If you just want to write data directly into a SQL database, there are 3rd party products that will let you do this (basically a SQL Server connector card).

But there is an option without buying any new hardware. The ControlLogix/CompactLogix lines can send Unsolicited CIP messages, and you can find products that can receive these messages in the PC world, like CimQuest’s NET.LOGIX product. It can act as a server and receive data directly from the PLC – either individual tags, or even arrays of UDTs. The code on both ends is relatively simple, so all you have to pay for is the NET.LOGIX runtime license, which is cheaper than the hardware alternatives. Note that you can also do this with PLC5 and SLC500 devices, though there’s some more effort involved.

I hope that’s enlightening. This is by no means a perfect solution, but it’s reasonable for now. It doesn’t plug the laptop hole (the programming laptop is probably still your #1 vector for malware to get into your machine network). It’s susceptible to man-in-the-middle attacks between the router and the data collection server. It’s susceptible to exploitable bugs in the router’s firmware. Beware and use your own judgement.

Decision-making in Organizations

I think I can group decisions into two types:

  1. Decisions where it’s really important that we make the right decision
  2. Decisions where it’s really important that we make any decision and everyone gets behind it

For instance, deciding what products to launch for the Christmas season is really important. The choices made will have a profound impact on the bottom line of your company. On the other hand, it didn’t really matter what side of the road we decided to drive on, but it was really important that we, as a group, made a decision, and everyone agreed to it.

Now let’s talk about how organizations make decisions. I think there are typically two approaches:

  1. Appeal to authority
  2. Appeal to committee

When appealing to authority, the accounting department has the authority to make cash-flow decisions, and the engineering department has the authority to make technical decisions, and the marketing department gets to decide whether we run Superbowl ads or Craigslist ads. The CEO can override these decisions when a higher level view recognizes a different need.

When we appeal to committee, we gather all the “stakeholders” who then sit around a table, generally as equal representatives of their respective departments, and come to some kind of consensus.

I don’t think anyone’s surprised by the fact that when it comes to making decisions where being right is the most important criteria, authoritative decisions tend to be better than committee decisions. In the same way, when success of the decision is tied to consensus rather than the “correctness” of the decision, then committee decisions probably have an edge.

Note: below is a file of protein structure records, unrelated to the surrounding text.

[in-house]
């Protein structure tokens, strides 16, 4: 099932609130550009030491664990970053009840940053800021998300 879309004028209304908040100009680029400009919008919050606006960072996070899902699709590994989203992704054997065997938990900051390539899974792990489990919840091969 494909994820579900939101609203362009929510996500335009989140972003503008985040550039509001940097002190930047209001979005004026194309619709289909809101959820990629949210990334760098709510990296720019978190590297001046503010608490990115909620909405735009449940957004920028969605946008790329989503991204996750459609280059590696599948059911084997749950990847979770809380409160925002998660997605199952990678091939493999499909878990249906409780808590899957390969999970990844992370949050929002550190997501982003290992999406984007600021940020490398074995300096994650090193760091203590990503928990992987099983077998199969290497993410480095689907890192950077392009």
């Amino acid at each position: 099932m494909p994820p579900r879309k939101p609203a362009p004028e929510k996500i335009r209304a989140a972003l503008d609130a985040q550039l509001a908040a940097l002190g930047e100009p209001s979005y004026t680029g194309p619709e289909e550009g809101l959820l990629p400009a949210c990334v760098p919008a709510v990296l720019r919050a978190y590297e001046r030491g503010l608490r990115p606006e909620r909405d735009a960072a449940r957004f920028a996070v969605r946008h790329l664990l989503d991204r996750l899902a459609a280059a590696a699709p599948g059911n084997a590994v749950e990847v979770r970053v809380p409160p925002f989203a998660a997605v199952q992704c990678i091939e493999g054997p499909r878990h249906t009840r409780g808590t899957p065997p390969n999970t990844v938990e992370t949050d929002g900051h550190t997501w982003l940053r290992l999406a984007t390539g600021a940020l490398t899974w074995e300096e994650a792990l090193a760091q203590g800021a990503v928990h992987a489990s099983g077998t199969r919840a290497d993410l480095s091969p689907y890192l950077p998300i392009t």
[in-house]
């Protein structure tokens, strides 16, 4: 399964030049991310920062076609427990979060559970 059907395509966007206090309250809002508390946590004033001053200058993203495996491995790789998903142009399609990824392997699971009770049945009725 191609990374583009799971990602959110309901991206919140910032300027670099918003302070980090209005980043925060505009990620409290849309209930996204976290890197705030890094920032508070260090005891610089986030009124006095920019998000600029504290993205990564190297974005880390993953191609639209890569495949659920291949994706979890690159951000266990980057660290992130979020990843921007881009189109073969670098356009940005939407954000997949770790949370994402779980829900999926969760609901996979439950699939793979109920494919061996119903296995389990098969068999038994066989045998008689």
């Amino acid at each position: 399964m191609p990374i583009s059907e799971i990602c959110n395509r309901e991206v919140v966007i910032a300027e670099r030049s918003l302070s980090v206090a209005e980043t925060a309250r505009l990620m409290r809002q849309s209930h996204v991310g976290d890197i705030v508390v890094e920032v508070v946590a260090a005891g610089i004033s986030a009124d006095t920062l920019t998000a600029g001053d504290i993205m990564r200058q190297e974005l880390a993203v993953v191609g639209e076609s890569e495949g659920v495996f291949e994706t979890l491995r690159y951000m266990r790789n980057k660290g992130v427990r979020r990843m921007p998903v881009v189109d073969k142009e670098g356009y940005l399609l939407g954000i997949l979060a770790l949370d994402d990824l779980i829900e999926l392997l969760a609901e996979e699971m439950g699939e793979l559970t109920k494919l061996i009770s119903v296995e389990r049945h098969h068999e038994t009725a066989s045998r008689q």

Now, if you’ve spent any time around government offices, you’ll realize that almost all decisions, including planning the staff Christmas gathering, are done by committee. Very large publicly traded companies don’t seem to be much different. On the other side of the spectrum, small companies don’t need much consensus because they’re small, and they tend towards decisions based on authority. Successful entrepreneurs seem to surround themselves with knowledgeable people and trust those people to make intelligent choices. This makes them well suited to make decisions where it’s important to be right, like how much raw material to buy this month, and where to commit other scarce resources.

It’s interesting to look at the outliers too. Apple is famous for being the exception that proves the rule. Despite being a huge organization, all information seems to indicate that Jobs ruled it with authority, not committee. And since he seemed to make good decisions, they were successful. Apple shareholders beware.

Now let’s go all 7-Habits on this and put it in quadrants, dividing decisions along two axes:

Great Risk
if Wrong
Little Risk
if Wrong
Must have
Invade Iraq?
What product
for Christmas?
Drive on the
Left or Right?
Don’t need
Bail out
the banks?
Windows or
Linux servers?
Chicken or Fish?
Bike-shed color?

I divided it into four quadrants numbered 1, 2, 3, and 4. Quadrants 2 and 3 we’ve already covered. In quadrant 2, committees really shine, and in quadrant 3 authority really shines. I’m not even going to talk about quadrant 4.